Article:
UiPath has welcomed President Cyril Ramaphosa’s intention to introduce automation training at primary school level, saying the Robotic Process Automation revolution is underway, but the necessary skills are lacking.
The President said: “Over the next six years, we will provide every school child in South Africa with digital workbooks and textbooks on a tablet device. ….Already, 90% of textbooks in high enrolment subjects across all grades and all workbooks have been digitised. In line with our Framework for Skills for a Changing World, we are expanding the training of both educators and learners to respond to emerging technologies including the internet of things, robotics and artificial intelligence.”
UiPath, which expects to see one robot for every person in a matter of a few short years, said at a media briefing in Sandton on Thursday that the move to Robotic Process Automation (RPA) is inevitable, and that future jobs depends on having RPA skills.
Rapid rise of RPA
South African ICT veteran and new UiPath head of sales for South Africa Lenore Kerrigan noted: “Automation, and RPA, is a wave of change much like the ones we saw when personal computer and mobile phones first arrived. The difference is – this is taking off much faster. RPA is not like having R2D2 coming in and taking over your job, though. RPA gives you a digital assistant that takes over your mundane, process-based work, and does it better and faster. This leaves humans free to focus on creative problem-solving and innovation.”
IDC associate VP, sub-Saharan Africa Mark Walker said global RPA spend – already in the region of $3.7 billion – is growing at around 50% year on year to 2022. “Robotic Process Automation is already among the top three capabilities expected of a company, because of its cost savings, rapid implementation and fast return on investment,” he said.
RPA is being deployed across industries, wherever rules-based repetitive tasks are involved. “Every organisation seems to have a different use case for RPA,” said Kerrigan. “We’re seeing it deployed to reduce time to process shipping documents from overnight to a matter of minutes; or to support contact centre agents in delivering enhanced customer service. So we’re starting to see a digital workforce and a human workforce collaborating side by side.”
New job opportunities
While RPA promises to free up human capital to become creative problem-solvers, it could also result in some job losses, UiPath concedes.
Kerrigan says: “The advent of technologies like electricity and motorised cars also impacted jobs. But at the same time, they created opportunities for scores of new jobs. There is no stopping progress. But what we are seeing in our deployments with global customers, and in South Africa too is a lot of repurposing of roles and upskilling of workers to use RPA to improve their daily work. It is our responsibility as leaders, industry and even parents to show people how to take advantage of the whole new world of opportunity that is arriving.”
Tim Proome, head of supply chain at UiPath customer Tarsus Distribution, says his company found that harnessing RPA did not result in job losses: “We didn’t cut heads, but instead we were able to create a new, sellable service without needing new hires. Where RPA replaced repetitive tasks, our people – who have extensive experience – were able to move into new roles that were less mundane and made better use of their IP.”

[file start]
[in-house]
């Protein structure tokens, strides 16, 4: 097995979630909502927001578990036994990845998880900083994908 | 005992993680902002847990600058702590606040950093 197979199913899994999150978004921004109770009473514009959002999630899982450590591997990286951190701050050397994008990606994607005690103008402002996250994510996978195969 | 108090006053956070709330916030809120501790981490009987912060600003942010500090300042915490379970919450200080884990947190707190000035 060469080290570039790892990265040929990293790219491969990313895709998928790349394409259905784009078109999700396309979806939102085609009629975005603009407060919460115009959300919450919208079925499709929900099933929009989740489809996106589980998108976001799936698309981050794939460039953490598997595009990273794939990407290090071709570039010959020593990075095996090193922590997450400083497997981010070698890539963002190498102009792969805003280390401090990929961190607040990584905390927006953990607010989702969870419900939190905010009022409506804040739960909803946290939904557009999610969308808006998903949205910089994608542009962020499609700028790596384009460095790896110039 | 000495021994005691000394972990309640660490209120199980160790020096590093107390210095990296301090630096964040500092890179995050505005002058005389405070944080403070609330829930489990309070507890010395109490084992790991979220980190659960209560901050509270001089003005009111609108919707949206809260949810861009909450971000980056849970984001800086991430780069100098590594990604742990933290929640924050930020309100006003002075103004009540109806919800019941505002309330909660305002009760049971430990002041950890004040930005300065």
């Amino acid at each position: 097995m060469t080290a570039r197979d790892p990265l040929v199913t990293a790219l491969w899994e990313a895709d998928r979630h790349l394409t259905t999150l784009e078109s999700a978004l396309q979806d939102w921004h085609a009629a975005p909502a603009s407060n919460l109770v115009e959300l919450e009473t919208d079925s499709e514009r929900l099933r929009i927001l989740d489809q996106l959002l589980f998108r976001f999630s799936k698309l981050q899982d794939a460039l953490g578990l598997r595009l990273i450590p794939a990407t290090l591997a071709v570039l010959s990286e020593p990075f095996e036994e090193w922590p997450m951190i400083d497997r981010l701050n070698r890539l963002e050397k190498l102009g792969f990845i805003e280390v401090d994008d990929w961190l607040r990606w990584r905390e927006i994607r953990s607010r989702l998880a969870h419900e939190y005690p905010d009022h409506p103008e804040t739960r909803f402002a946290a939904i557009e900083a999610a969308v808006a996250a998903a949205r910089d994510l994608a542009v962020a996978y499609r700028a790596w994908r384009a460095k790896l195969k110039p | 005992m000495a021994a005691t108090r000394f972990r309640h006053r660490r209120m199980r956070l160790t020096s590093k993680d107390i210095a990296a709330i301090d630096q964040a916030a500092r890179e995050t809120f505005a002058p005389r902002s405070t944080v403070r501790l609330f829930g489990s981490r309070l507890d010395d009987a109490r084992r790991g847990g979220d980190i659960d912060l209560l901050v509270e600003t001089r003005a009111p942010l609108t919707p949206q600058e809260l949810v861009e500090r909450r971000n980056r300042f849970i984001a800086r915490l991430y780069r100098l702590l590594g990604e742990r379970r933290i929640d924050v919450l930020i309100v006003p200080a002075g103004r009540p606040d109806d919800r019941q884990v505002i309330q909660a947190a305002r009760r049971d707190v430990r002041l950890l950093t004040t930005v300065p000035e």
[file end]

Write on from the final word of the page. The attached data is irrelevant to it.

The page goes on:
Karan Dixit, vice president Sales MEA at UiPath, added that as employees were freed from non-value added tasks, they were able to become more creative and collaborative, and contribute to overall company strategy. “This makes the company more inclusive,” he said.
“Mundane tasks with a high level of repetition will be overtaken by RPA,” said Walker, “but what this means is that workers will have new tools at their disposal, allowing to do their jobs better. They will stand on the shoulders of giants, with the basic building blocks of their work already done.”
Skills development is crucial
Key to making the most of the RPA opportunity and using it to grow jobs, rather than lose them, is skills development, they said.
Kulpreet Singh, managing director EMEA at UiPath, said UiPath had begun work on RPA solutions some years ago, and had found itself an international market leader as the RPA wave took off. “RPA is the next industrial revolution, which will shake up society as we know it. But skills are lacking. Therefore the more people who are skilled up, the better. As an RPA leader, we are leading the agenda on skills development.” UiPath offers free RPA training to all via its UiPath Academy, and also runs a UiPath Academic Alliance Program, whose mission is to provide automation training to more than one million students globally in the next three years.
UiPath has become one of the fastest growing enterprise software companies in history with their leading platform for Enterprise Robotic Process Automation (RPA). The company, which mainstreamed its RPA solutions as recently as three years ago and has already saved over 3 million hours in its first 3 years, launched a presence in South Africa late last year. UiPath Enterprise is an open platform, and its UiPath Go! Community collaborates on RPA innovation and development. Through its network of global partners, local channel partners and expanding group of niche partners, UiPath will support RPA deployments and scaling for South African customers.
“We’ve seen a definite need for support among South African customers,” said Singh. “Interest in RPA is as strong among South African enterprises across all sectors as it is abroad, and typically, once a customer has run a RPA proof of concept and seen how quickly it delivers value, they want to scale as quickly as possible.”